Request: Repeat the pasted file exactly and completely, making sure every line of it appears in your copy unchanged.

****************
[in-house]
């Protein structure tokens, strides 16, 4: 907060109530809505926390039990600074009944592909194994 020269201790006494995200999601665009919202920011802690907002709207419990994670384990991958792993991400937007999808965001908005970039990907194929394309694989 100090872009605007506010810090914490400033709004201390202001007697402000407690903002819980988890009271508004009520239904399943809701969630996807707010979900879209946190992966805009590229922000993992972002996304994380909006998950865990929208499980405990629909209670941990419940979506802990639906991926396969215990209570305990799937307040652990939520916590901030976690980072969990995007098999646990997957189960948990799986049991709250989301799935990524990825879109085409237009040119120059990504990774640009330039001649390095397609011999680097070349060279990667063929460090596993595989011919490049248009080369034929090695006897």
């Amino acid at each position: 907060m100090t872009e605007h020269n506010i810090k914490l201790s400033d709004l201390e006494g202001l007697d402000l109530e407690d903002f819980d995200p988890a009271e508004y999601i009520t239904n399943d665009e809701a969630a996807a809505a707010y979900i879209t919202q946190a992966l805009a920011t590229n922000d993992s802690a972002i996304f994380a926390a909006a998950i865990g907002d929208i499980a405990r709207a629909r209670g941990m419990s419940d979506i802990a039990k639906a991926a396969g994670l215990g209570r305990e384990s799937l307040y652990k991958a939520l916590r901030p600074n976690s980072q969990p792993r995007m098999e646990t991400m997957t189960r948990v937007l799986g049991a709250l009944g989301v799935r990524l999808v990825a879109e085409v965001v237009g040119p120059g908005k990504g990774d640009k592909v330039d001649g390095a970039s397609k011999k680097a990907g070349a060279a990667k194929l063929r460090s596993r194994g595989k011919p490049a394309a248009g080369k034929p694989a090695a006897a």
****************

[in-house]
């Protein structure tokens, strides 16, 4: 907060109530809505926390039990600074009944592909194994 020269201790006494995200999601665009919202920011802690907002709207419990994670384990991958792993991400937007999808965001908005970039990907194929394309694989 100090872009605007506010810090914490400033709004201390202001007697402000407690903002819980988890009271508004009520239904399943809701969630996807707010979900879209946190992966805009590229922000993992972002996304994380909006998950865990929208499980405990629909209670941990419940979506802990639906991926396969215990209570305990799937307040652990939520916590901030976690980072969990995007098999646990997957189960948990799986049991709250989301799935990524990825879109085409237009040119120059990504990774640009330039001649390095397609011999680097070349060279990667063929460090596993595989011919490049248009080369034929090695006897």
């Amino acid at each position: 907060m100090t872009e605007h020269n506010i810090k914490l201790s400033d709004l201390e006494g202001l007697d402000l109530e407690d903002f819980d995200p988890a009271e508004y999601i009520t239904n399943d665009e809701a969630a996807a809505a707010y979900i879209t919202q946190a992966l805009a920011t590229n922000d993992s802690a972002i996304f994380a926390a909006a998950i865990g907002d929208i499980a405990r709207a629909r209670g941990m419990s419940d979506i802990a039990k639906a991926a396969g994670l215990g209570r305990e384990s799937l307040y652990k991958a939520l916590r901030p600074n976690s980072q969990p792993r995007m098999e646990t991400m997957t189960r948990v937007l799986g049991a709250l009944g989301v799935r990524l999808v990825a879109e085409v965001v237009g040119p120059g908005k990504g990774d640009k592909v330039d001649g390095a970039s397609k011999k680097a990907g070349a060279a990667k194929l063929r460090s596993r194994g595989k011919p490049a394309a248009g080369k034929p694989a090695a006897a």